Has one of the brightest hopes for democracy in central Asia been dashed? That is the question being asked by observers of Askar Akayev’s 14-year rule. He was elected president of newly independent Kyrgyzstan in 1991, advocating openness and liberalism in the ex-Soviet republic. He pushed for privatisation and land reform, and initially took a hands-off approach to the media.
Now it is a very different picture: Akayev is accused of suppressing his critics, rigging elections and expanding presidential powers. Some people are convinced he will try to stay in power for a fourth five-year term. Human rights groups say they are concerned about the deterioration of civic freedoms in Kyrgyzstan.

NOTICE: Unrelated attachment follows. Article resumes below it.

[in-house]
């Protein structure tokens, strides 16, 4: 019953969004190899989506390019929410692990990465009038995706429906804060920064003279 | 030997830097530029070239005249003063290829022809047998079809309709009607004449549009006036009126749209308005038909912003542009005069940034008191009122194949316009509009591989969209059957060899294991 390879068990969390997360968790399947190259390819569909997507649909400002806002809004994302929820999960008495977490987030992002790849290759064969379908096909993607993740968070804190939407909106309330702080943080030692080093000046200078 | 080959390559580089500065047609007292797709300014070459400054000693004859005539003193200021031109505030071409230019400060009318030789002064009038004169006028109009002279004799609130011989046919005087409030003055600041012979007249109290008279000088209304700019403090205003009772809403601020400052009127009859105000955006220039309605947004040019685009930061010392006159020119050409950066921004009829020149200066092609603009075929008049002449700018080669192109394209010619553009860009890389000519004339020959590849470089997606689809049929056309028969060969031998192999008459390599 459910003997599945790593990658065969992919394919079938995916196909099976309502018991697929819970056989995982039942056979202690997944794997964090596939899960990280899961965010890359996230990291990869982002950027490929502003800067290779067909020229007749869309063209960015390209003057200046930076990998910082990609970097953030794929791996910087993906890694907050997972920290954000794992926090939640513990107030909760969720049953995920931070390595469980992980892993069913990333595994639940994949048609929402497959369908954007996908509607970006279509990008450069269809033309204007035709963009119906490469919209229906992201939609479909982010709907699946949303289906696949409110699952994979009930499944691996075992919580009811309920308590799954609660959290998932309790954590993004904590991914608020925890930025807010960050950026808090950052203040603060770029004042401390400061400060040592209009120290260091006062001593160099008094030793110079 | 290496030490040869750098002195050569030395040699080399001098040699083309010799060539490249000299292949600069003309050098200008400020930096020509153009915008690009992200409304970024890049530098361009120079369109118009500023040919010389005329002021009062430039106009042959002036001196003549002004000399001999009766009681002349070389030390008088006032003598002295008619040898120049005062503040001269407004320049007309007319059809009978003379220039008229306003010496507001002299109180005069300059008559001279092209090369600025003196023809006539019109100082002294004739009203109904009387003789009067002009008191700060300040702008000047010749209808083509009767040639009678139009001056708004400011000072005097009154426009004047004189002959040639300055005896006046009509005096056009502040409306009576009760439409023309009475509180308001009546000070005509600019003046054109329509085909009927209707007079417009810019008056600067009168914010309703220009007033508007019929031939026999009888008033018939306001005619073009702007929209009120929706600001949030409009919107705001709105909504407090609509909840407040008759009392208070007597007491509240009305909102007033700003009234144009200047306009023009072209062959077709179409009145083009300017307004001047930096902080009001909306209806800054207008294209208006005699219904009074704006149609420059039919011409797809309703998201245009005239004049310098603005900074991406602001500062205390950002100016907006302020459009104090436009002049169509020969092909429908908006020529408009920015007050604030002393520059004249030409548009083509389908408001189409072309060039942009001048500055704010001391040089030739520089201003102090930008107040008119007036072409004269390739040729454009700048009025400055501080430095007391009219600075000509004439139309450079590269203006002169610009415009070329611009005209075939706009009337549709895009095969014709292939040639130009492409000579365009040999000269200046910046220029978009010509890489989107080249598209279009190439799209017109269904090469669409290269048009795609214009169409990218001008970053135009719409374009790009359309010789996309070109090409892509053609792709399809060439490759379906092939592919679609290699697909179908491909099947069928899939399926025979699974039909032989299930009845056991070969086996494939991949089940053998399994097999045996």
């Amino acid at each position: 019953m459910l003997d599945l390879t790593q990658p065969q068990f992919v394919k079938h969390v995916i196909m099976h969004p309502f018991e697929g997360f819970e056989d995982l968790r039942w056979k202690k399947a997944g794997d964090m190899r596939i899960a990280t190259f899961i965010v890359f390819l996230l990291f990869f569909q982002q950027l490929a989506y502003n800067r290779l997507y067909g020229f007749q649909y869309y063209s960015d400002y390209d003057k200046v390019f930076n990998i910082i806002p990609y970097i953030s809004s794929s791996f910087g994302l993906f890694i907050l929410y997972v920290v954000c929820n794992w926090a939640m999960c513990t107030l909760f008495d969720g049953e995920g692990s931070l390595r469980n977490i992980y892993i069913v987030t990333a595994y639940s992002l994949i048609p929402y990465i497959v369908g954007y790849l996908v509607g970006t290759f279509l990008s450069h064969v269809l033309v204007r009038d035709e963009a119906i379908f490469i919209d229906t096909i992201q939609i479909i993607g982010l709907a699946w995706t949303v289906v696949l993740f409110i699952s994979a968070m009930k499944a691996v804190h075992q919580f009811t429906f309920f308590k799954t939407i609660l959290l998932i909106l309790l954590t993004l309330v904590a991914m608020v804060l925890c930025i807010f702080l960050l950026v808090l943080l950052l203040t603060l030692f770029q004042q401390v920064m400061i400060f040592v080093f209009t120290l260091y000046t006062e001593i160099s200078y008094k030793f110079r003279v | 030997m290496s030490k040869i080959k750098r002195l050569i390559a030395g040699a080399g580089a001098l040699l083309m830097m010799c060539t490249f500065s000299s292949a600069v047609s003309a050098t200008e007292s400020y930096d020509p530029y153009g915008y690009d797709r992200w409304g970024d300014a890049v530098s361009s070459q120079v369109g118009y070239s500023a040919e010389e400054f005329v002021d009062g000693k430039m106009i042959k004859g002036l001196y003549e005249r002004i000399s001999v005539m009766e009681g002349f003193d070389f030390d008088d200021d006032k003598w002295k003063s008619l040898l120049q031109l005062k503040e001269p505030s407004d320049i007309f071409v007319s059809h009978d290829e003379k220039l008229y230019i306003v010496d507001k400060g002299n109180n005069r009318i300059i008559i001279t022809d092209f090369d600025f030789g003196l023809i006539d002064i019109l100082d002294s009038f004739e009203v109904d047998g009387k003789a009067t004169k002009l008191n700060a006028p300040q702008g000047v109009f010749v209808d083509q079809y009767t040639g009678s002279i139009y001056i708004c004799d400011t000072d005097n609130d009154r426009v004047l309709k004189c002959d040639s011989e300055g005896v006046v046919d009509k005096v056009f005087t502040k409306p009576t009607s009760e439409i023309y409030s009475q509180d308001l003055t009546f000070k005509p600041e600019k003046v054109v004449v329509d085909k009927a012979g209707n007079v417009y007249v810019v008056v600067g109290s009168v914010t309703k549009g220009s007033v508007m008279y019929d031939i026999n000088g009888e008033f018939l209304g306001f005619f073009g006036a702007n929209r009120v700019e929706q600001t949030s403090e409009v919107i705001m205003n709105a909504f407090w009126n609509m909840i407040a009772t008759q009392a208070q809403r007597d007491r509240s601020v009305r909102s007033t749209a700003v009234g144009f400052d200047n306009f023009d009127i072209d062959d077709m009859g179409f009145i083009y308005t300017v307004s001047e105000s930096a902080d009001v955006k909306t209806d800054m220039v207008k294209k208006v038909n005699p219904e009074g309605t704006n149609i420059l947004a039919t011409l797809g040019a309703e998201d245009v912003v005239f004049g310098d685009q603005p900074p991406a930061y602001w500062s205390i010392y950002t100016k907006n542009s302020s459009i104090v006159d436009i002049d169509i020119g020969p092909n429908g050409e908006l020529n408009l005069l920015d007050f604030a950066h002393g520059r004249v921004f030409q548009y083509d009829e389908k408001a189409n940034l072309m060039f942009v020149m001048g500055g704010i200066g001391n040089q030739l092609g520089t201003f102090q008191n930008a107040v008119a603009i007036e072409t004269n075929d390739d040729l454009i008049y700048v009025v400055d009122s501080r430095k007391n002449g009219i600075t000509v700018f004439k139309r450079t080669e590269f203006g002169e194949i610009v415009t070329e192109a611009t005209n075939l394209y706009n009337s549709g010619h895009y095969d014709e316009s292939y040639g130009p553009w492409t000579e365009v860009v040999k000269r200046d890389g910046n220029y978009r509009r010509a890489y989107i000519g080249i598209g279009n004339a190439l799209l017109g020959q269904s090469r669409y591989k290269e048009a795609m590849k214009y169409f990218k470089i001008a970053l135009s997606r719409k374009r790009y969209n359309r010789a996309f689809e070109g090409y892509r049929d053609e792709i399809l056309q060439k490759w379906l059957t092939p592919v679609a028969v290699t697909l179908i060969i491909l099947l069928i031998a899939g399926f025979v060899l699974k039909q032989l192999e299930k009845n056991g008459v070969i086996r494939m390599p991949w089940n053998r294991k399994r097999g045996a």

Akayev has moved to pre-empt foreign criticism by cooperating with Russia and the United States. Both countries have bases in the strategically important country which borders China and is near Afghanistan.
While allying himself with Washington in the “war on terror,” Akayev has also cultivated close ties with Russian president Vladimir Putin. But it remains to be seen whether he can control of the domestic situation, and whether the winds of change will turn into a Ukraine or Georgia-style hurricane.